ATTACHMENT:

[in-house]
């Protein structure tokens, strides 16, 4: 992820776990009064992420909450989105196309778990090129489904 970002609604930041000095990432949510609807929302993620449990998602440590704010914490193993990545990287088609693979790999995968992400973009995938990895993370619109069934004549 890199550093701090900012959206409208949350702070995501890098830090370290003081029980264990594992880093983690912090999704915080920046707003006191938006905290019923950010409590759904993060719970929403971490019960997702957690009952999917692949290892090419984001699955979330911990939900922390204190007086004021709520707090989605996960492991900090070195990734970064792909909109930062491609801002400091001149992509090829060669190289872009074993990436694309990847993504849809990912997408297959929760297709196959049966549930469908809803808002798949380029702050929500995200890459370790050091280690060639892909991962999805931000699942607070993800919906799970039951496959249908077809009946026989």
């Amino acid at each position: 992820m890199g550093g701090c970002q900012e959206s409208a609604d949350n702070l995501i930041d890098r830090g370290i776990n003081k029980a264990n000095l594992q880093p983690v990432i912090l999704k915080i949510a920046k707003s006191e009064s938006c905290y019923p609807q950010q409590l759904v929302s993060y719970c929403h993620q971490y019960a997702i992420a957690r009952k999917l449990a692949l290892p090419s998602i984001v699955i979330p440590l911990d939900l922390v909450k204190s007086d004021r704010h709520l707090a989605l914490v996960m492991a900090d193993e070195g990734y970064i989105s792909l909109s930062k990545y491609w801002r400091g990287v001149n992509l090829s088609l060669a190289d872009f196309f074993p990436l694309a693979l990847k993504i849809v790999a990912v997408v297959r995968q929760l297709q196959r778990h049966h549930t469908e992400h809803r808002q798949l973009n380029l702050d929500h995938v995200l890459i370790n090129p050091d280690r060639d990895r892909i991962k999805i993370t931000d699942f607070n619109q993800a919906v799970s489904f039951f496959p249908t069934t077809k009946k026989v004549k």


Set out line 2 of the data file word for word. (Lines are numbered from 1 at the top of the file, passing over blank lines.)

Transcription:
């Protein structure tokens, strides 16, 4: 992820776990009064992420909450989105196309778990090129489904 970002609604930041000095990432949510609807929302993620449990998602440590704010914490193993990545990287088609693979790999995968992400973009995938990895993370619109069934004549 890199550093701090900012959206409208949350702070995501890098830090370290003081029980264990594992880093983690912090999704915080920046707003006191938006905290019923950010409590759904993060719970929403971490019960997702957690009952999917692949290892090419984001699955979330911990939900922390204190007086004021709520707090989605996960492991900090070195990734970064792909909109930062491609801002400091001149992509090829060669190289872009074993990436694309990847993504849809990912997408297959929760297709196959049966549930469908809803808002798949380029702050929500995200890459370790050091280690060639892909991962999805931000699942607070993800919906799970039951496959249908077809009946026989």